America's Next Great Restaurant TV Poster Image

America's Next Great Restaurant

Restaurant competition serves up advice, snarky behavior.

What parents need to know

Positive messages

The series offers a realistic view of what goes into developing and running a successful restaurant franchise. The drama of competition is played up, and it's not always positive.

Positive role models

The contestants come from a wide range of professional backgrounds and are from all walks of life. One contestant makes sexist and racist comments about others. Some contestants are pleasant and kind, while others are more mean-spirited.


Frustration leads to kicking ingredients and other kitchen items. Fires occasionally break out in the kitchens. Contestants often make snarky comments to each other.


Some of the concepts pitched included sexually suggestive names, like "Peckers" and "Saucy Balls."


Words like "hell" are audible. Stronger profanity is muted, with mouths blurred.


Logos like LG and Analon are visible. The Chipotle franchise is prominently discussed; eateries like Subway, KFC, and other restaurant franchises are occasionally featured. 

Drinking, drugs, & smoking
Not applicable

Parents Need to Know

Parents need to know that this restaurant challenge series is pretty mild overall but does include some sexually suggestive potential restaurant titles and some sarcastic exchanges (including occasional racist and sexist remarks) between contestants. Words like "hell" are audible, while other curses are bleeped, with speakers' mouths blurred. Logos like LG and Analon are prominently featured, and the Chipotle franchise is regularly discussed. Some teens may find the show interesting, but it probably won't appeal to most kids.

Parents say

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What's the story?

AMERICA’S NEXT GREAT RESTAURANT focuses on a group of potential restaurateurs attempting to whet the culinary and entrepreneurial appetites of potential investors in hopes of opening up their own casual restaurant chain. Twenty-one hopefuls attempt to impress a panel of would-be backers -- including Iron Chef America’s Bobby Flay, Take Home Chef’s Curtis Stone, executive chef Lorena Garcia, and Chipotle Restaurant founder Steve Ells -- with their restaurant concepts. Competitors are mentored and judged by the investors while participating in a variety of business and cooking challenges. Those who give unsavory performances are sent home, while the winner gets the chance to open a restaurant chain headed by Flay in Los Angeles, Minneapolis, and New York City that will be based on her/his concept.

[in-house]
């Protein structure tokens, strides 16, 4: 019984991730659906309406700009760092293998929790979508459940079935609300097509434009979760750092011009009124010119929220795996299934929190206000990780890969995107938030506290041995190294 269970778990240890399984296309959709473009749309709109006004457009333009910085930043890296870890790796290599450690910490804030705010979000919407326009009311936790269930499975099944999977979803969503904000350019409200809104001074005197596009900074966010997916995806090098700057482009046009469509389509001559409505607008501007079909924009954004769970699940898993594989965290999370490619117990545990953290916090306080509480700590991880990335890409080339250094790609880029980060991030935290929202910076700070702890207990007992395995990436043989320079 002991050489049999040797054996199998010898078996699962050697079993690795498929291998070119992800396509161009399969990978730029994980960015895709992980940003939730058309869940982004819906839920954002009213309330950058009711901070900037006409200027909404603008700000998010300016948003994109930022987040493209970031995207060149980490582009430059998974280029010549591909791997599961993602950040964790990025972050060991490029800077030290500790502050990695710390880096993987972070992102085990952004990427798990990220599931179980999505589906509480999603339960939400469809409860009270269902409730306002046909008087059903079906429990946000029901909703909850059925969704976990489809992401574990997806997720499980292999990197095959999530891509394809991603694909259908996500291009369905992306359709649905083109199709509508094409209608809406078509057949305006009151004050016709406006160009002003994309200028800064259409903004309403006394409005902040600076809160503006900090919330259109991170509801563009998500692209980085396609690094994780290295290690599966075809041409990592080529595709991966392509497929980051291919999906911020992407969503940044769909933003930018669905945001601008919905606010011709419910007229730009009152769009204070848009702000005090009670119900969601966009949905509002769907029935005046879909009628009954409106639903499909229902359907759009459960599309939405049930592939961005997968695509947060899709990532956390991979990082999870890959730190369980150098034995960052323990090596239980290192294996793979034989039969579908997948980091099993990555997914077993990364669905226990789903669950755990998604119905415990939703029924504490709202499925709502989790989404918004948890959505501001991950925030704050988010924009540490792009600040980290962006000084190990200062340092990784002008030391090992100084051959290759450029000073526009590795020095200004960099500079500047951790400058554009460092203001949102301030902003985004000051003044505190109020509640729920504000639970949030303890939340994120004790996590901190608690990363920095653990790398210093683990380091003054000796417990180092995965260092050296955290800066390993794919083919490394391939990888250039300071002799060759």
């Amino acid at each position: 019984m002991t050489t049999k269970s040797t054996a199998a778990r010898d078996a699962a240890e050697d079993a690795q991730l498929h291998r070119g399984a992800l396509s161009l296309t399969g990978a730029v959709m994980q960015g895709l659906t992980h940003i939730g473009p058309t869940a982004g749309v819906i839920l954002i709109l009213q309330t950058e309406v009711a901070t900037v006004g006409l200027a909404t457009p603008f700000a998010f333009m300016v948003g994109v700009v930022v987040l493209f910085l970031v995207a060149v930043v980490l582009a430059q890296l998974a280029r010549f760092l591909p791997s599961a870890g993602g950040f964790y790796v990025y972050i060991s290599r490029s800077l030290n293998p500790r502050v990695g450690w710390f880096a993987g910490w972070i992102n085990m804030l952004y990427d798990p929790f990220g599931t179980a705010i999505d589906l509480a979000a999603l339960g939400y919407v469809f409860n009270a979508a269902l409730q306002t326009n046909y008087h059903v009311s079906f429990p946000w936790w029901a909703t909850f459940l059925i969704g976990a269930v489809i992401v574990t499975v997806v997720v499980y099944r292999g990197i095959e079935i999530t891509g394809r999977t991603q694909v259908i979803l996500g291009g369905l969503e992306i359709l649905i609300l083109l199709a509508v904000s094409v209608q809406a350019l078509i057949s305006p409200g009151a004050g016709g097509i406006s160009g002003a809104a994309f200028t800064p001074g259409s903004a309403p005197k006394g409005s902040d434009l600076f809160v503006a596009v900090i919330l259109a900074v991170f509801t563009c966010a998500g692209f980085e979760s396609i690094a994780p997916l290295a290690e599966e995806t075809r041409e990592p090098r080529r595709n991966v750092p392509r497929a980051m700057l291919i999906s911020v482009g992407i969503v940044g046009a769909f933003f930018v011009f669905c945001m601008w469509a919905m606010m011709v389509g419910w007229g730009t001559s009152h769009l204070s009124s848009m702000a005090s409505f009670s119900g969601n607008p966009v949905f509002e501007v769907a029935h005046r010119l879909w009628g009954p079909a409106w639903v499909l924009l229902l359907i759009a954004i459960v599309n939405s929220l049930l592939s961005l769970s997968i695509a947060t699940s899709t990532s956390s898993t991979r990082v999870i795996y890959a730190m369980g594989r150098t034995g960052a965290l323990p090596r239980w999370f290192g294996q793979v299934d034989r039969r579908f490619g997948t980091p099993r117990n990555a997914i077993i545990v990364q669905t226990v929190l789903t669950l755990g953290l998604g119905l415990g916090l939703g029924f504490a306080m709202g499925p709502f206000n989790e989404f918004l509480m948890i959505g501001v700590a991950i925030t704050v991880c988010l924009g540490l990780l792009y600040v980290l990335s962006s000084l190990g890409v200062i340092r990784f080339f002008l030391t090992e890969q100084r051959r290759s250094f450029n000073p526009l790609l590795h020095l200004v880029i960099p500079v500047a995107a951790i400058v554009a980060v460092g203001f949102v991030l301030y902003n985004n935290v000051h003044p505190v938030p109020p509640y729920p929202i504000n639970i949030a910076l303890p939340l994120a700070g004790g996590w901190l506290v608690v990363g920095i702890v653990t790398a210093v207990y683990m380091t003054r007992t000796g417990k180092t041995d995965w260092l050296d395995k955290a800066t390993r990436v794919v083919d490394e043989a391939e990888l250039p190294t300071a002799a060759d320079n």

Is it any good?


The series offers a realistic view of what goes into developing and running a successful restaurant franchise, including having a passion for a concept, possessing a strong business acumen, and having enough ambition to take some big risks. It also reminds viewers of how easily a restaurant, when not well conceptualized, can fail.

Most of the show’s drama comes from the actual competition, but occasionally contestants dish out snarky (and occasionally offensive) comments to one another. Resistance to the chefs’ advice also stirs up some mild commotion. But overall, the show serves up an interesting and mildly entertaining reality competition. 

Families can talk about...

  • Families can talk about what it takes to start a successful restaurant chain. What are the steps that you have to take to go from a concept to actually opening a restaurant? What kind of skills do you need to establish a successful eatery? Do you need to be a chef in order to do it?

  • Talk about competition. What kinds of competitors do you see in this show? How do the show's producers play up the competitive aspects? Is competition good, bad, or something else?

TV details

Premiere date:March 6, 2011
Cast:Bobby Flay, Curtis Stone, Lorena Garcia
Genre:Reality TV
TV rating:TV-PG
Available on:Streaming

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Kid, 11 years old May 22, 2011

Perfect for kids who want to be start a food chain!

This show was pretty good
What other families should know
Too much consumerism
Great messages
Kid, 11 years old March 18, 2011

Perfect for mature tweens

I love it its really interesting and talks about the hardships of the fast food industry. It sends a positive message to follow your dreams and there are some really cool creative ideas. The cursing is bleeped out so its not a problem and the name Saucy Balls which everyone seems to have a problem with was conceived by his 7 year old daughter. My only problem is the constant branding with big companies like LG.
What other families should know
Too much consumerism
Great messages
Great role models
Kid, 11 years old May 2, 2011

Just kidding!!!!

This show sucks! Just kidding! It is actually pretty good.
What other families should know
Too much violence
Too much sex
Too much consumerism
Great messages
Great role models